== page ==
Don’t look now, but the overbearing power of America’s military-industrial complex has probably snuck into your town.
The multibillion-dollar global armament giants have discovered a hot new growth market here at home: police forces.
The people of Ferguson learned about the domestic proliferation of battlefield firepower the hard way this summer when their own police department came after them with a Bearcat tank, two armored Humvees, stun grenades, military-grade rifles, and other weapons of war.
It’s been widely reported that this push into combat gear (and the militant mentality that accompanies it) has largely come from a 1990 law authorizing the Pentagon to disperse surplus war equipment around the country.
Less known, however, is that our corporate arms peddlers have lately leapt into direct sales, holding field demonstrations and trade shows to titillate the fancy of police chiefs and other civilian security officials.
LRAD Corporation, for example, makes the long-range sound cannon that Ferguson, Mo., made famous when it blasted demonstrators with ear-shattering pain.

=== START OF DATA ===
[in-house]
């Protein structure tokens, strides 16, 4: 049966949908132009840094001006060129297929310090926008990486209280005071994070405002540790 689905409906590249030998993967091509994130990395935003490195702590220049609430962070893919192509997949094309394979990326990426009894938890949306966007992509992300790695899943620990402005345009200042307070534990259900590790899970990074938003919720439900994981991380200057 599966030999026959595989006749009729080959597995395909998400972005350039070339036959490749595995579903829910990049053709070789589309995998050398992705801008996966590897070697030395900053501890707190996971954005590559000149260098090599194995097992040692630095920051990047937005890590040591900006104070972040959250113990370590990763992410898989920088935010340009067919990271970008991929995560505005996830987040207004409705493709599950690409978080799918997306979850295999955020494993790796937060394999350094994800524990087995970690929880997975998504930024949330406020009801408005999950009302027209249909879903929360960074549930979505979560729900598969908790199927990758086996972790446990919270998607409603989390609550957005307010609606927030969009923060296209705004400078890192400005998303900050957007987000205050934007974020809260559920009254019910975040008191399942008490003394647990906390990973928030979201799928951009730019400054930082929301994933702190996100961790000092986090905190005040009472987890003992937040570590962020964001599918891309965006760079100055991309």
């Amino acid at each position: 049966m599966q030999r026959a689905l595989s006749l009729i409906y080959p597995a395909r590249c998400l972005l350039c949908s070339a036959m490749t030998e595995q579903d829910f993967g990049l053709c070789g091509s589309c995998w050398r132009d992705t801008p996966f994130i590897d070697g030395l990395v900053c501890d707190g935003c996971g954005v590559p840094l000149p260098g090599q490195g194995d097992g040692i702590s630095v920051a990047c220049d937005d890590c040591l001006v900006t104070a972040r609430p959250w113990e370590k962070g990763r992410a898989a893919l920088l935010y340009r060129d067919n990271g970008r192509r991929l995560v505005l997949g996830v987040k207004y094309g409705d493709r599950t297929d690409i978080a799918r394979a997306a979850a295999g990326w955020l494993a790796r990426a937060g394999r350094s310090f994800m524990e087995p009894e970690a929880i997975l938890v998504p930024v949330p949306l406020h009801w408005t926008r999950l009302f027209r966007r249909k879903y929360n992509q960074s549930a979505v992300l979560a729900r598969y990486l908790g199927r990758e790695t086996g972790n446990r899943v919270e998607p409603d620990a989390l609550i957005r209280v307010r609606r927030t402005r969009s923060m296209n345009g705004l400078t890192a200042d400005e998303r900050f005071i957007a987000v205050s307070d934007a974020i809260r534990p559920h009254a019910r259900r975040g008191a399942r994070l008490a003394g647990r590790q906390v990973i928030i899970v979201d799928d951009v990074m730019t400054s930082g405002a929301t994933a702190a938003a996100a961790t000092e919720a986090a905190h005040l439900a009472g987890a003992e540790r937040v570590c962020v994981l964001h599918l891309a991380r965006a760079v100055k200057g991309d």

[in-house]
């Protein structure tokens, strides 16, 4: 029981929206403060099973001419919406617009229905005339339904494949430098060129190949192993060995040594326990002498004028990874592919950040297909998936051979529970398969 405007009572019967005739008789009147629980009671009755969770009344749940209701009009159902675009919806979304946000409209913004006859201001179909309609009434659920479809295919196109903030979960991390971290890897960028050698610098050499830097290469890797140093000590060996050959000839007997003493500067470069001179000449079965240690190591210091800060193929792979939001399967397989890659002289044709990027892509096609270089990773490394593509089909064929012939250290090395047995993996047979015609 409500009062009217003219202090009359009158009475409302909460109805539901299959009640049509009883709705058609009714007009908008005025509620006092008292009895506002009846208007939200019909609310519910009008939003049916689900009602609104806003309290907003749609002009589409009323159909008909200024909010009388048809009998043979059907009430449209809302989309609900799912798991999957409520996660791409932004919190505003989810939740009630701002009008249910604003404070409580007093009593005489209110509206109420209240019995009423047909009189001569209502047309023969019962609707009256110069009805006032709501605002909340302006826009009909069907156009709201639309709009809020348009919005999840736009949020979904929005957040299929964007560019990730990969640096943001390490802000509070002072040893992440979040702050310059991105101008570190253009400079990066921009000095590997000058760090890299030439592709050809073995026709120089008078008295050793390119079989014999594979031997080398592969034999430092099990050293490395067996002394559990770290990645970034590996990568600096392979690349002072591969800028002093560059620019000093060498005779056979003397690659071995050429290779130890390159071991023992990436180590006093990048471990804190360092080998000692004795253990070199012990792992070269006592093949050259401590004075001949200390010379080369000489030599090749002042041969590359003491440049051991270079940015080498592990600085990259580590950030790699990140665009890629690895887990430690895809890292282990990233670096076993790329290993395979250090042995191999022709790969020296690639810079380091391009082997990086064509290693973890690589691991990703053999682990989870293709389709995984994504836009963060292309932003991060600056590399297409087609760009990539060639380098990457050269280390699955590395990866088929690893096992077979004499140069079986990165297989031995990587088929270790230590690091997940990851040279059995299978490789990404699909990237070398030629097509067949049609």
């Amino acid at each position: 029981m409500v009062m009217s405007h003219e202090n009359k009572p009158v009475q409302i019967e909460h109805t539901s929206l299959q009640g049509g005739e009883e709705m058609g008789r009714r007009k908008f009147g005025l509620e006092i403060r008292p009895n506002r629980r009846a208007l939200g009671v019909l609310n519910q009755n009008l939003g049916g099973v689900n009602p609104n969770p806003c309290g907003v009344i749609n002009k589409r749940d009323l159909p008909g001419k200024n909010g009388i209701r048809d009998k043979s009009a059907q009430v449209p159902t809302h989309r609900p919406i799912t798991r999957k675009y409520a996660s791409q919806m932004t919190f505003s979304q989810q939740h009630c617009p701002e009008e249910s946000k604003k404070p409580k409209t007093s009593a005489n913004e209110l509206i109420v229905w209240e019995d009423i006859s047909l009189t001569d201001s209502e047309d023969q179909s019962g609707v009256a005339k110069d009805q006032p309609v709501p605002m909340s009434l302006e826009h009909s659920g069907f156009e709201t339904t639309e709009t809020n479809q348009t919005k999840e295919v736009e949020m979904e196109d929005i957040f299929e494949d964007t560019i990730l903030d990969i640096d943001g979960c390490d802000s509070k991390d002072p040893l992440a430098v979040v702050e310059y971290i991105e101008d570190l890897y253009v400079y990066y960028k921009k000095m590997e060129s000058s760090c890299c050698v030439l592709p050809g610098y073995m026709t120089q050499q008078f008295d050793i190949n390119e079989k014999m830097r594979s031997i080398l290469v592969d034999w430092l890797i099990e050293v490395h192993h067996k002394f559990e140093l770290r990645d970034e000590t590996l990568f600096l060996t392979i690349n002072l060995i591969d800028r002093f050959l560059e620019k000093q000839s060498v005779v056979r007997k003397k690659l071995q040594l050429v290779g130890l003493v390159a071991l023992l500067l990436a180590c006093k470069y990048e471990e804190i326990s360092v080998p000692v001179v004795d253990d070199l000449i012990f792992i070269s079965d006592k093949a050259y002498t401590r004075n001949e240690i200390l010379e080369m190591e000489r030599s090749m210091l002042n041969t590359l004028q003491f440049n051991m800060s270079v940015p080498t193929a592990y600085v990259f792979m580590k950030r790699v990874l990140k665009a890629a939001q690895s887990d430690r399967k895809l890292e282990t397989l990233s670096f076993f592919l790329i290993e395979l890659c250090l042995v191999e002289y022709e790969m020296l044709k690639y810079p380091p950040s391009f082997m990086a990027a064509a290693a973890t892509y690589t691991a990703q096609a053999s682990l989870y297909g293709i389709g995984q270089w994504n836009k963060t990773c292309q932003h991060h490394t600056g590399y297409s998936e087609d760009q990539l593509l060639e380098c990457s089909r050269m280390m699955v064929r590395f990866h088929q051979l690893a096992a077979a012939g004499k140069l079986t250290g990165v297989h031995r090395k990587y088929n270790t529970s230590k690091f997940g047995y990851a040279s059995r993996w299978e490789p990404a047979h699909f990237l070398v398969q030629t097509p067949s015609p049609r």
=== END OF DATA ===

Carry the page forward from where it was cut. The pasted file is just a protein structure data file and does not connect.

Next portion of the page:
Also, such tear gas makers as Combined Systems are having a field day supplying and resupplying police agencies. And Taser International’s electrocution gun—which can be literally heart-stopping—is now on the hips of hundreds of thousands of police officers.
In September, militarizers paraded their stuff at a Missouri shebang called the Military Police Expo. LRAD, Combined Systems, and Taser were there along with hordes of other vendors. They came to schmooze and sell to a crowd of “civilian law enforcement and chiefs of police” who were invited to go on this military shopping spree.
A coalition is gearing up to stop this pernicious sale of arms to be used against … well, anyone and everyone. For information, go to FacingTearGas.org.
OtherWords columnist Jim Hightower is a radio commentator, writer, and public speaker. This article previously published at OtherWords.org.
Views expressed in this article are the opinions of the author and do not necessarily reflect the views of The Epoch Times.